I think it is important to recognize how aesthetic experiences, like listening to well crafted music, can intersect with our intellectual life. So when these spheres happen to intersect nicely in my life, I feel I should share them with you! After all, if we only pursued intellectual endeavors, life would get pretty boring.
As I was listening to the Avett Brothers the other day, this song really gripped me. Partly because it ties in really well with some of the literature I am currently reading and also with some writing I did last spring for my Ethics class in Philosophy. Give it a good listen here.
The Weight of Lies:
In my philosophy class in Ethics last semester, I wrote a paper on a chapter of a book called Monk Habits for Everyday People, by Dennis Okholm. The book is a study of some of the practices of the Benedictine monks and attempts to show how these practices might be needed and useful tools for the church at large. In this chapter, Okholm is concerned with a rather interesting vow that the Benedictine monks take–a vow of stability. For Benedictine monks, this means that they commit to stay with the same community for the rest of their lives. Continue reading →
Disclaimer: This post may come off as snobbish, inconsiderate, and perhaps a bit elitist. Also I will be making wide-sweeping generalizations in this piece. Don’t be alarmed–I know they might not hold as true as I claim.
With that out-of-the-way, I just thought that I would express my dislike for the suburbs. I really don’t like much about these places in America. Unfortunately this type of living has become nearly ubiquitous Continue reading →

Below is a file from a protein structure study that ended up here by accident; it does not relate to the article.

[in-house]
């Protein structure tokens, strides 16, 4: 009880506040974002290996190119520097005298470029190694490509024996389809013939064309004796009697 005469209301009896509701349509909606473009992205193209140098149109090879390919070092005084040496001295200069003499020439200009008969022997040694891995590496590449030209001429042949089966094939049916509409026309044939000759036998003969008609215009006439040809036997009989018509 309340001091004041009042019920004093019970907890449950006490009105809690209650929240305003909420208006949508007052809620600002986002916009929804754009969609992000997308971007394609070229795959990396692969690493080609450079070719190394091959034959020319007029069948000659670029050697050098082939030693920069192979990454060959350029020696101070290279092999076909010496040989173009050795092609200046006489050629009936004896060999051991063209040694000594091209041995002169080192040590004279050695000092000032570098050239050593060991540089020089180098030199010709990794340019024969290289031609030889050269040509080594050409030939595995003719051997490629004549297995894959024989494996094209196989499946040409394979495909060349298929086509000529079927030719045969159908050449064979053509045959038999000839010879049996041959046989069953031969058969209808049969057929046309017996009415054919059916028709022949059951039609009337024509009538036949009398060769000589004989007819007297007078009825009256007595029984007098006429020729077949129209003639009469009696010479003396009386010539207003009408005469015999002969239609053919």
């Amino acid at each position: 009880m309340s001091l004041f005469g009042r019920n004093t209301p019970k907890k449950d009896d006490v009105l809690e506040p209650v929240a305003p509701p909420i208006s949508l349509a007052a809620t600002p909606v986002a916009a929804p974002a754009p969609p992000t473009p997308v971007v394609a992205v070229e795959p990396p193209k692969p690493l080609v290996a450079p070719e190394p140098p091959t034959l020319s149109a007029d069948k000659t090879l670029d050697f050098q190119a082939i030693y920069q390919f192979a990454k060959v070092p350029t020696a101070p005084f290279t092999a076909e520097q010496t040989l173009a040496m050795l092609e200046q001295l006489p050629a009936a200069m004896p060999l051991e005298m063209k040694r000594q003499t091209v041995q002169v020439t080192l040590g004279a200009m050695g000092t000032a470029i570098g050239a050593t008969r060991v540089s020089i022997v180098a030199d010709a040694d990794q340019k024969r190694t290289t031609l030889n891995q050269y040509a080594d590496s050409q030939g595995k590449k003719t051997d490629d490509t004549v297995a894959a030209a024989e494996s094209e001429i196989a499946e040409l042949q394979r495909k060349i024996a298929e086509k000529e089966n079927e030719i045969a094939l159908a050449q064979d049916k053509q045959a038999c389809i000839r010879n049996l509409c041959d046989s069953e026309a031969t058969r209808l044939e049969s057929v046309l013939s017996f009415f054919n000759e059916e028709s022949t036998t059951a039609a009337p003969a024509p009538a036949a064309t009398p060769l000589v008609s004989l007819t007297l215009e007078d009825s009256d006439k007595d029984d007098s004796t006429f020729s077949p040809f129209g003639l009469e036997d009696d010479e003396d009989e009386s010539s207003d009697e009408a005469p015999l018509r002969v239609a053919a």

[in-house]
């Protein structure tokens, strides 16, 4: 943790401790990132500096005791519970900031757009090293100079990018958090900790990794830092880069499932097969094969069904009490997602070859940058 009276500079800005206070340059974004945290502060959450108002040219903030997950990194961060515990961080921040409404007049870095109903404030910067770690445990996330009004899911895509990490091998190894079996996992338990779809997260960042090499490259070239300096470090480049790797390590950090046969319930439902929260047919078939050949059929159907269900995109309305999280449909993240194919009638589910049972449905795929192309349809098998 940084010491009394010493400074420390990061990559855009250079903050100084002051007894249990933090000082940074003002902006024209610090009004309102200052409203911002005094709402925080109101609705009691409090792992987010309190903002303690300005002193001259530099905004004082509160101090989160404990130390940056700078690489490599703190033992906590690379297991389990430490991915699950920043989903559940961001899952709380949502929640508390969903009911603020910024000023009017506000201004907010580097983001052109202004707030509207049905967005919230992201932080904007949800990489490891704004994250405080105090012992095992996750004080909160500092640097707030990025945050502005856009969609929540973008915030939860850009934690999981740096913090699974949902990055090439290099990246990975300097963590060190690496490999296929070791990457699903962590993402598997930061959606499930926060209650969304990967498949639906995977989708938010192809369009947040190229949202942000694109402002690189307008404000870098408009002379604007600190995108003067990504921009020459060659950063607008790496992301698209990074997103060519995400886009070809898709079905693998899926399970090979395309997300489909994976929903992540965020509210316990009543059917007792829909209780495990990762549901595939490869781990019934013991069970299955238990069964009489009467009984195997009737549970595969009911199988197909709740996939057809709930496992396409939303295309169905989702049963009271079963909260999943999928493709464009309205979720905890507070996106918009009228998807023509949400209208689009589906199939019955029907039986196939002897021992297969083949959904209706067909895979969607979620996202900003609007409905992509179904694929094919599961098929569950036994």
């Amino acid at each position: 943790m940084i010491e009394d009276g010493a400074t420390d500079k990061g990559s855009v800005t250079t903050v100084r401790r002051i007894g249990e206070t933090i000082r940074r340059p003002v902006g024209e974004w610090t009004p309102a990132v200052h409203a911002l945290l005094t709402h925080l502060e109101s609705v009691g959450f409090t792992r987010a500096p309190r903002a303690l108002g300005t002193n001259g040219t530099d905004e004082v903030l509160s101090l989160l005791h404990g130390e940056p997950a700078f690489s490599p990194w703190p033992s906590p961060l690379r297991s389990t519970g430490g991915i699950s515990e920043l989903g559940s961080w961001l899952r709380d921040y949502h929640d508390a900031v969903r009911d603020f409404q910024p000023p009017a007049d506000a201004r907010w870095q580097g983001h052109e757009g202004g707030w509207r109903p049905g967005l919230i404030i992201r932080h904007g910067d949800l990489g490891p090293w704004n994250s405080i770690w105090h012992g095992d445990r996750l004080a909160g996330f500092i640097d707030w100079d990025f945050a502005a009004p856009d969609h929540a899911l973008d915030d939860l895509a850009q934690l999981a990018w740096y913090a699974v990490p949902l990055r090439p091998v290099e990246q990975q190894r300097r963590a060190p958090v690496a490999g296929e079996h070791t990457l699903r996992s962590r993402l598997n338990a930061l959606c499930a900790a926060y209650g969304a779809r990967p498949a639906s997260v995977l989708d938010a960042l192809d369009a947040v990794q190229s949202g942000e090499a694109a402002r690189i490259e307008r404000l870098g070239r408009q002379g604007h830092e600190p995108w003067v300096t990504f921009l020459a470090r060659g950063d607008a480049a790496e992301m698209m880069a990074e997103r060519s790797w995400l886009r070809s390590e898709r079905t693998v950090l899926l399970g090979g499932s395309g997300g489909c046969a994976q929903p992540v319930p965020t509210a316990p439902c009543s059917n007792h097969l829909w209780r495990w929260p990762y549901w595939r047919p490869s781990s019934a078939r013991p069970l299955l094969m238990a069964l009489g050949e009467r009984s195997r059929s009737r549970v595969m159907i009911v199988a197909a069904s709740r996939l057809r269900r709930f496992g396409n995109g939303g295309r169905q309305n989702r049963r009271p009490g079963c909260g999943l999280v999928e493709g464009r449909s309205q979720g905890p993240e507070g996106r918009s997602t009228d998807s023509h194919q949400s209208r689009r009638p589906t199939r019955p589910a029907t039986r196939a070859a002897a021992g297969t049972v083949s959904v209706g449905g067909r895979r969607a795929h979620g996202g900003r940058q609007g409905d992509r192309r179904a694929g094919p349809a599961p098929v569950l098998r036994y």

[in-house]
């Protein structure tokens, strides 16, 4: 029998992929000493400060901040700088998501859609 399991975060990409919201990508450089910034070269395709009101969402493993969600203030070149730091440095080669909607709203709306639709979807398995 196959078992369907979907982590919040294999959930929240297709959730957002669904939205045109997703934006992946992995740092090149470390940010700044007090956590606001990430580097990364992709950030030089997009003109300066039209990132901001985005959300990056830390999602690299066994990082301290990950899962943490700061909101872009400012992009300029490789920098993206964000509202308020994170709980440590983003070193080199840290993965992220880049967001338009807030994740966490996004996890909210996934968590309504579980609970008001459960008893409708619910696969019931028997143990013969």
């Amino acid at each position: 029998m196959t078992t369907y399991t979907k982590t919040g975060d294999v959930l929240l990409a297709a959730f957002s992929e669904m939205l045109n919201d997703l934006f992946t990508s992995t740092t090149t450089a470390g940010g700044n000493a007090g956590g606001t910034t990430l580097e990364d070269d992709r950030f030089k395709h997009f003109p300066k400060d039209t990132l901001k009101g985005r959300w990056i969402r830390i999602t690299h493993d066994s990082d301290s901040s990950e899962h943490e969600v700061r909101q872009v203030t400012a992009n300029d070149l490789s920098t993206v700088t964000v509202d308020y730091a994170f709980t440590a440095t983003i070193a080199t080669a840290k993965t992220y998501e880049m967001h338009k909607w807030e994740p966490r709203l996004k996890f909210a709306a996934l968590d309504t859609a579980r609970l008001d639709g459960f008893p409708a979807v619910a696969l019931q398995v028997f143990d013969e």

Lately I have been reading Surprised by Hope by N.T. Wright. Though the main topic of the book is Christ’s resurrection and the implications that it has for how we live and what we believe about what happens when we die, Wright has some very interesting thoughts about beauty and art, which I thought might be relevant to this blog. He notes that a feature of many of the communities that we live in, typically poorer ones, is ugliness.
This rings true in a real way. The only shadow of beauty that people often have in these communities is the glitz and glamor of whatever new-fangled product the television is trying to sell them–or the shallow, sensualized, one-sided version of beauty that is showcased in our culture’s fascination with celebrities. Just drive through your local impoverished neighborhood and you can just feel an overwhelming grayness, often accentuated by some of the run down homes.
This brings us to Wright’s assertion:
“When people cease to be surrounded by beauty, they cease to hope. They internalize the message of their eyes and ears, the message that whispers that they are not worth very much, that they are in effect less than fully human.” (231) Continue Reading